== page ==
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Tuesday, September 17, 2013

Prosumers Take Over the World

(Yes, I'm going there...)

If you live in the world of photography or film and have not yet heard the word "prosumer", it's time to study up. The word prosumer is a portmanteau formed by combining the words professional and consumer. It is also defined by the two words, a professional consumer. Businesses see prosumers as a cash cow. It's a blurry market segment of people who can afford to buy professional grade equipment for non-professional uses.

This market segment is what has changed the world of photography. Since Kodak came out with the Brownie film camera through the first digital camera and even more now, the line between amateur and consumer is continually disappearing.

How about an example, you say? I am a professional photographer of ten years. I make 100% of my living off photography, and I am continuously confused by the general public to be a hobbyist when I am out on the streets. I get it all the time. Someone sees a photograph I have taken or a shot in the back of my camera on the LCD screen, and they blurt out, "Wow! You have an amazing camera!" Let's be honest, it feels like a slap in the face, but I know that this has to be coming from someone who knows absolutely nothing about photography. The comment is directed to the equipment because that is what the large-scale camera companies have advertised to the general public. They want everyone to think that purchasing a top of the line camera will produce professional results. Come on, people; it's not true! You still have to learn how to ride a bike. Once you learn, you practice. A very small percentage of people who ride a bike make the decision to go pro and compete in the Tour de France.

Another example, you say? What about every time I am hired to snap some professional portraits of a local doctor. Shortly after the introduction, the Doc likes to acknowledge that he also uses the same camera as the one I am holding. (Prosumer defined!) Obviously, this doctor is not a full time photographer. He is supporting himself off his day job, or he would not be needing a photograph of himself in his working environment. When was the last time you heard someone say, "My doctor did the photography at my wedding!". No doctor would use their weekend to work as a photographer. Their camera was purchased simply because they could afford it, and it was marketed as "professional grade", top of the line equipment.

Problem + Solution

The problem comes in to play when the amateur photographer makes the decision to become a professional. The proclamation of "turning pro" is usually done prematurely. There is no photography license that is needed to register yourself a professional; you simply make the conscious choice to utter the words to another human being and it's done. What the amateur-turned-"professional" doesn't realize is that it takes knowledge and dedication to become skilled. You do not wake up one morning and see every little nuance of beautiful light coming from its source and reflecting off surfaces and know how that is going to translate in the camera.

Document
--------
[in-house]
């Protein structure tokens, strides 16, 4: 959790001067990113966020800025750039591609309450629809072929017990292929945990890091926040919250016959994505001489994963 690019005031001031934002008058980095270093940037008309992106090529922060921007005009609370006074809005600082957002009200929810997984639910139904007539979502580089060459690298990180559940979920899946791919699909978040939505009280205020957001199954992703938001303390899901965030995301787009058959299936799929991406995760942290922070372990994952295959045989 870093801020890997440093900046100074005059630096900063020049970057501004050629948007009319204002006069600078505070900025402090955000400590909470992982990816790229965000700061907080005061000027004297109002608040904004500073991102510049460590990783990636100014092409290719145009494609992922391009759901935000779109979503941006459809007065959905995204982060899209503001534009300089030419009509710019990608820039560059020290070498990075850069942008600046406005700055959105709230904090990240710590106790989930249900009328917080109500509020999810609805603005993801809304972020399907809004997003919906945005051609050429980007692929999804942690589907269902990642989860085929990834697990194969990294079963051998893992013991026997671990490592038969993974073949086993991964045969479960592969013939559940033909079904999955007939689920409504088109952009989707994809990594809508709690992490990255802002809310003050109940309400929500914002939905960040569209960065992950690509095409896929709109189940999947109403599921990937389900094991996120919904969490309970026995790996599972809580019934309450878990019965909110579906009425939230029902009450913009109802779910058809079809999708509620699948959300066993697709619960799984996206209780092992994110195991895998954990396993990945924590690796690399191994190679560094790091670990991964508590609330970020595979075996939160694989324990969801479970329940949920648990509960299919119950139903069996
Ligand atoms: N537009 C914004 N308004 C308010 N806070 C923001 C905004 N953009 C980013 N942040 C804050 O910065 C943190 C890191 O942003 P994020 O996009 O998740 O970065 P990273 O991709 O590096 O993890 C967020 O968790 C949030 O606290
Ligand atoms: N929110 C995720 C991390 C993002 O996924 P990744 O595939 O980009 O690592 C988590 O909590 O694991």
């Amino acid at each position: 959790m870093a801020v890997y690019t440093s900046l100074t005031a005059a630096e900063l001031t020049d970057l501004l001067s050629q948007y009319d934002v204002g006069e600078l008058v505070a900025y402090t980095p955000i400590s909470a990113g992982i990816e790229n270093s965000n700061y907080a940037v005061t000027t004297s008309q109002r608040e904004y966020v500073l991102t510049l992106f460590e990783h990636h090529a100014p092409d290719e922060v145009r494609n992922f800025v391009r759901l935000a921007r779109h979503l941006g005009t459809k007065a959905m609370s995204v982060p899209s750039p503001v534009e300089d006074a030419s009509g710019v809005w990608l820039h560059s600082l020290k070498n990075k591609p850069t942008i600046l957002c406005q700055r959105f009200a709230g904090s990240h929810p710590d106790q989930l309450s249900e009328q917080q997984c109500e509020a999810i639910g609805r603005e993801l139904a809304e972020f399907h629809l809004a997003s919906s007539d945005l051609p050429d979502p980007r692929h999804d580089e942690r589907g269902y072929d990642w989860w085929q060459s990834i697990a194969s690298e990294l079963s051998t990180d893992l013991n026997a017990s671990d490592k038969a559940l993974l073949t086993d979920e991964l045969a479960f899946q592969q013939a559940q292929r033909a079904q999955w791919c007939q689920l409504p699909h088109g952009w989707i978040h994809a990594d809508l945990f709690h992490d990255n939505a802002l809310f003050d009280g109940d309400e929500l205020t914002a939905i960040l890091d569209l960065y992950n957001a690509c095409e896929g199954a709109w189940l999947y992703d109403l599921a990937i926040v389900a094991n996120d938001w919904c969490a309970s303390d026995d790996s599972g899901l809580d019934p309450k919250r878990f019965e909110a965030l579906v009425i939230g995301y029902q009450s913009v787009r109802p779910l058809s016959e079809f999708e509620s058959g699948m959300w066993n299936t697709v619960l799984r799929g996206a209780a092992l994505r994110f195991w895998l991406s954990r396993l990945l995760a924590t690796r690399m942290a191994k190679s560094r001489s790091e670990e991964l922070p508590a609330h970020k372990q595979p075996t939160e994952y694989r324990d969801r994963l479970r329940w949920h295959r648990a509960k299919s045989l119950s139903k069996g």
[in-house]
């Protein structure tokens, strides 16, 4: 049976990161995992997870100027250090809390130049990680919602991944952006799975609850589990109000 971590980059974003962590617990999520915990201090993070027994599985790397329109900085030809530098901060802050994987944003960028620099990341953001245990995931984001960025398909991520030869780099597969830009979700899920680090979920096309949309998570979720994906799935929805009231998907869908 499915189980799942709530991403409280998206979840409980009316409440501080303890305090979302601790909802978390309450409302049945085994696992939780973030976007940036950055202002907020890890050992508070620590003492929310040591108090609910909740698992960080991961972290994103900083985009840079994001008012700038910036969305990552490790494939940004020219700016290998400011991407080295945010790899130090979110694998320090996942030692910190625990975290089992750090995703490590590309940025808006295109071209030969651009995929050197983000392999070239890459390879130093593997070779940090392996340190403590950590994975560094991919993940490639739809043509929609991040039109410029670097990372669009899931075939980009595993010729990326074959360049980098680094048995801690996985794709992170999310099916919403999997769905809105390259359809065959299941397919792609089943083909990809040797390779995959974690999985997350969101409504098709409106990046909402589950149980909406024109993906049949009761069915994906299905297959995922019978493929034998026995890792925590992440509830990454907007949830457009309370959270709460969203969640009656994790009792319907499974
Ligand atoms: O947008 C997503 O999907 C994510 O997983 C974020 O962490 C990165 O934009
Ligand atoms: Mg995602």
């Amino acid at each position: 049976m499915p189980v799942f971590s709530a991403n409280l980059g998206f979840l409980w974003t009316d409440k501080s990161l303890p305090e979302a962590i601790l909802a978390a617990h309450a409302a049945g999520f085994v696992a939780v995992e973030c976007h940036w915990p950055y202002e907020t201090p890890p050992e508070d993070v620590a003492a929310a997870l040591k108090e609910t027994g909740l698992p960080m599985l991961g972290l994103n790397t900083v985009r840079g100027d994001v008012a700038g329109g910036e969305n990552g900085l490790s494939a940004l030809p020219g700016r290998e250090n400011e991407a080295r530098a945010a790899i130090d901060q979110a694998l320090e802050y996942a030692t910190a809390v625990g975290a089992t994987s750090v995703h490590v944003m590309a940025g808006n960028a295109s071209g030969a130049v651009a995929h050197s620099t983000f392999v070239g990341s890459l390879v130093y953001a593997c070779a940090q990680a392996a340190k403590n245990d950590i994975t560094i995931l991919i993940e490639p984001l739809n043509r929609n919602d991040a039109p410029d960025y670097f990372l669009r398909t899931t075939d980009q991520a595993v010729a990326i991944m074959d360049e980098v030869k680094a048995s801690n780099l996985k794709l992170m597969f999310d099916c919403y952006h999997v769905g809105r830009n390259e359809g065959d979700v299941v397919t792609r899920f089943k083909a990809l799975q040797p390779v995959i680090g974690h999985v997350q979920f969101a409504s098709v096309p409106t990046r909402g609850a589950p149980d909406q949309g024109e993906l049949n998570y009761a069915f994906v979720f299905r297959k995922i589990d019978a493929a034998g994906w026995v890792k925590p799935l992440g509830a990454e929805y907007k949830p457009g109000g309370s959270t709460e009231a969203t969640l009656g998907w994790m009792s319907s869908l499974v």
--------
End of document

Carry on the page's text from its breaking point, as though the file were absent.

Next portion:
There is no shame in being an amateur, and everyone who is in the midst learning photography should embrace the excitement of learning something new. Don't rush into being a professional! Enjoy the creation of an image without the pressures of having to use it to put food on the table. Just remember this, there are contracts involved when turning pro, and if you can't deliver, you will be royally screwed!

For the true professionals, it's a passion -- not a hobby. Professional photographers are who they are because they live, eat and breathe what they do. They wake up in the morning thinking about it, and they cannot stop until they are satisfied, which is usually never.

So the next time someone compliments how amazing my camera is for the wonderful results it produces, I will swallow my 5 years of schooling coupled with 10 years of professional experience, big-name client list and most of all my pride. Because, after all, it is all in the camera, right?

1 comment:

Scott Mann said...

Great post.

Almost every service industry has a similar look to outsiders.

Anybody can fix it a car with a few tools and info off the internet. But last time I tried that I'm pretty sure I made it worse.

Many people are self-diagnosing their ailments instead of going to the doctor. That's probably not wise.

Some of our clients at Highforge tried to build their own websites or hired a student to do it before later hiring us to do it right.

Hiring an amateur photographer when you need professional results is a great way to ruin a shoot. When a perfect image is important, don't cut corners.